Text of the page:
Top 10 Most Disappointing Movies of 2016


After looking at my most anticipated movies of 2017, it’s time to look back at the movies of 2016 and more specifically, the ones that didn’t deliver. These movies are not the worst movies of 2016. These are the movies that have either started with a lot of potential but have let me down by the end or movies that I had big expectations and let me down anyways. These are the movies that should have been great but ended up being big disappointments.

10. Jason Bourne


Not as bad as others on this list, Jason Bourne was not where it should be. Definitely the worst of the franchise, Paul Greengrass did not make this franchise’s big return start well. A bad subplot, poor camera work, and predictability made Jason Bourne a disappointment for fans and a terrible start for new sequels.

Read full review here

9. Independence Day: Resurgence


Remember when Independence Day was a fun movie? Well, not anymore. My enjoyment of Independence Day: Resurgence lied within my enjoyment of the new moving seats in my local theater. Sure there are moments of pure fun, but it often tried too hard to be something serious.

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8. Miss Peregrine’s Home For Peculiar Children


Tim Burton and a unique YA novel sound like a great mix. From the start, Miss Peregrine was a rather good movie. However, some bizarre and tonally awkward moments keep this film from being great. That scene with the skeletons and monsters fighting in a carnival to techno music is still one of the worst scenes of 2016.

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7. The Light Between Oceans 


The Light Between Oceans was supposed to be an Oscar contender. Imagine what happened when I got out of seeing this movie. Emotionless, soapy and overlong, Cianfrance (director of Blue Valentine and The Place Beyond The Pines) gets tangled with a rather compelling story.

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6. Allied 


Another movie with Oscar buzz that got away from us. Brad Pitt and Marion Cotillard give all around poor performances, and no suspense is giving to us in this thriller. Allied can’t decide which story to tell and ultimately leaves both stories with only the surface scratched.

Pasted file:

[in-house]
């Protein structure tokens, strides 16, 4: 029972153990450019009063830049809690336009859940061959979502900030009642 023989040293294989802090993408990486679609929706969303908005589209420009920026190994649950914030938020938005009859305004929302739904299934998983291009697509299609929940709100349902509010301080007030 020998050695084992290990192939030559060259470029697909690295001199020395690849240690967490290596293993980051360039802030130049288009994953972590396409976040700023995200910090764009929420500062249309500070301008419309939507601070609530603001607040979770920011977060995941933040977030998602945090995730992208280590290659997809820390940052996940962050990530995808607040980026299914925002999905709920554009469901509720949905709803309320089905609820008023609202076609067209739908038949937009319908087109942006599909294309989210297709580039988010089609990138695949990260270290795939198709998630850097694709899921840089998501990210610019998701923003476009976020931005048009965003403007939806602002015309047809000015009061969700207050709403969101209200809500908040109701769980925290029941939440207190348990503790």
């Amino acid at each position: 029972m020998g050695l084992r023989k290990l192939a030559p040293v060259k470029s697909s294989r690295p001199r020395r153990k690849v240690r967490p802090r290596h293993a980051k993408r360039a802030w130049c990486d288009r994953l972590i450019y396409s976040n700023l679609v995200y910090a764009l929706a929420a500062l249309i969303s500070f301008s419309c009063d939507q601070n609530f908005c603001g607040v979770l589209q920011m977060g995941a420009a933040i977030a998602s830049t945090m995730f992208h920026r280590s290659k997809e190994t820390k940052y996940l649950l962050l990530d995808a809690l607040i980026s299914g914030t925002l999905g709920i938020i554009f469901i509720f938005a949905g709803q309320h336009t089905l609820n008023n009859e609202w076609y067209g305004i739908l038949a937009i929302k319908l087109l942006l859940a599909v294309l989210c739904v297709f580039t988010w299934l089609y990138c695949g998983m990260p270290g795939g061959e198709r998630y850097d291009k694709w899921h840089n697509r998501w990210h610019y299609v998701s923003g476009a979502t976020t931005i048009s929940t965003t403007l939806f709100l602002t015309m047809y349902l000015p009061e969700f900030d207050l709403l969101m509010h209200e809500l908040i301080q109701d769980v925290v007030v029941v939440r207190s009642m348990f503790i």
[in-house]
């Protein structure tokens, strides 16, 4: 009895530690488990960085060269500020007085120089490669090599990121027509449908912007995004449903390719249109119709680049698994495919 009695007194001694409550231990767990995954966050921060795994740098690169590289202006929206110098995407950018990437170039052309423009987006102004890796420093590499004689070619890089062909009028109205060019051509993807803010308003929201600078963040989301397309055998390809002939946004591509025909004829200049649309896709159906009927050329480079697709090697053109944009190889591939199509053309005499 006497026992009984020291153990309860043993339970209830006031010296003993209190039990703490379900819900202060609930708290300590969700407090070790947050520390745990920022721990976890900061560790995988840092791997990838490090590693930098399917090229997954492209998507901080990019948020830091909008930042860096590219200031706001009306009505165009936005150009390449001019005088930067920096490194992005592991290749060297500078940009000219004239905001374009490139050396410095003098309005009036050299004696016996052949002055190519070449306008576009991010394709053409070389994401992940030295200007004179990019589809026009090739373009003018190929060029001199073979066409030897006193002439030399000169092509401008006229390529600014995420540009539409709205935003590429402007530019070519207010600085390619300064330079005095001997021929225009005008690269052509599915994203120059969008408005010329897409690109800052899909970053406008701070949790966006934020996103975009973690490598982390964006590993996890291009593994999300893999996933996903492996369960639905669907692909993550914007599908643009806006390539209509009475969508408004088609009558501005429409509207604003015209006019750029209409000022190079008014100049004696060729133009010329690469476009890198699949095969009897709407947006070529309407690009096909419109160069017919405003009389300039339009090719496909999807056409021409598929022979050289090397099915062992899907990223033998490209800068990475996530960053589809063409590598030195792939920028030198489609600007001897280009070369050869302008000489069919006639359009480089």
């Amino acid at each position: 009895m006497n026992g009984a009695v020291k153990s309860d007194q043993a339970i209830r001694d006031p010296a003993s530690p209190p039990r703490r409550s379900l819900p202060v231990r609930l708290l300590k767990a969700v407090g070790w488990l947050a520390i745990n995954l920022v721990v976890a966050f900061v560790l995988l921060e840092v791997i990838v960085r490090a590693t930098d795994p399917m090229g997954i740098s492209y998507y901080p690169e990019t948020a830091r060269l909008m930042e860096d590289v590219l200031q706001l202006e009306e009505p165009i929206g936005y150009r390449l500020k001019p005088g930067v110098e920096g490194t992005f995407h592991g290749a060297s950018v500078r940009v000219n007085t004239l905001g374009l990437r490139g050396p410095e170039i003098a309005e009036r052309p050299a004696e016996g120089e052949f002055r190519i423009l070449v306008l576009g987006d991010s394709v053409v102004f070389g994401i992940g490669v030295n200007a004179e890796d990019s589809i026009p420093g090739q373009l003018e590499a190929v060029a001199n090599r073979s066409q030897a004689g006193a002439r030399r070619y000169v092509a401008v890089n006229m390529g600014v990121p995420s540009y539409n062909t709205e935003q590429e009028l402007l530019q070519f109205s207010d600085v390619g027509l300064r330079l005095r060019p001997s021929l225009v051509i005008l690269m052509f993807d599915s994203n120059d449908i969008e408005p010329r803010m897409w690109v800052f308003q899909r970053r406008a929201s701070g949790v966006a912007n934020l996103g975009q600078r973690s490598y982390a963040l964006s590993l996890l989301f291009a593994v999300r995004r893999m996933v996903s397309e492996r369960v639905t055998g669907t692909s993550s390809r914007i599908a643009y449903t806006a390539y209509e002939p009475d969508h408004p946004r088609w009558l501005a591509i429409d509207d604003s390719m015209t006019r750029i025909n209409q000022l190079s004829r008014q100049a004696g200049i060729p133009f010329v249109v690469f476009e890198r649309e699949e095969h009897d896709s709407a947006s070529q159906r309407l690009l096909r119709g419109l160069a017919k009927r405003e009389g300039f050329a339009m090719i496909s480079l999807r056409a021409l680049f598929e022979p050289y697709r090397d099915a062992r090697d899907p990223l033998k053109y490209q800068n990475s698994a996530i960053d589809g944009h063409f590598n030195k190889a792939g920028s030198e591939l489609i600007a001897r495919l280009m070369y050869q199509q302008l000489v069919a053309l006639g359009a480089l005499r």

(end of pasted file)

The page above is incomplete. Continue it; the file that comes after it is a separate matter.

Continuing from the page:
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5. It’s Only The End Of The World 


Xavier Dolan has made his first bad movie. Not only does It’s Only The End Of The World have no story, but it totally wastes Marion Cotillard, who has not had a good year with this and Allied. The cast made of Lea Seydoux and Gaspard Ulliel is completely mistreated. Oh, and let’s not forget the pretentious metaphors.

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4. Morgan 


Anya Taylor Joy finds herself rising high with The Witch. Here though she is the only good part in this sci-fi thriller. The characters are uncompelling while the story’s central idea never fully capitalizes. What could have been the Ex Machina of 2016 is instead another forgotten mediocre sci-fi with potential.

Read full review here

3. Batman v Superman: Dawn of Justice


This is will surely be on a lot of people’s worst lists and for a good reason. Batman v Superman just couldn’t deliver to the expectations. I liked that it was trying to appeal to a mature audience and differentiate itself from Marvel. However, the cartoonish villain and the failure to captivate was what ultimately resulted in Batman v Superman to get the third spot on this list.

2. The Girl On The Train


After Gone Girl, I had high hopes for The Girl On The Train, and I was quickly disappointed by what it ultimately became. Emily Blunt was by far the only thing good about this. The rest was flat out boring and uninspired. Instead of having an intricate mystery, we were left with a Lifetime original movie.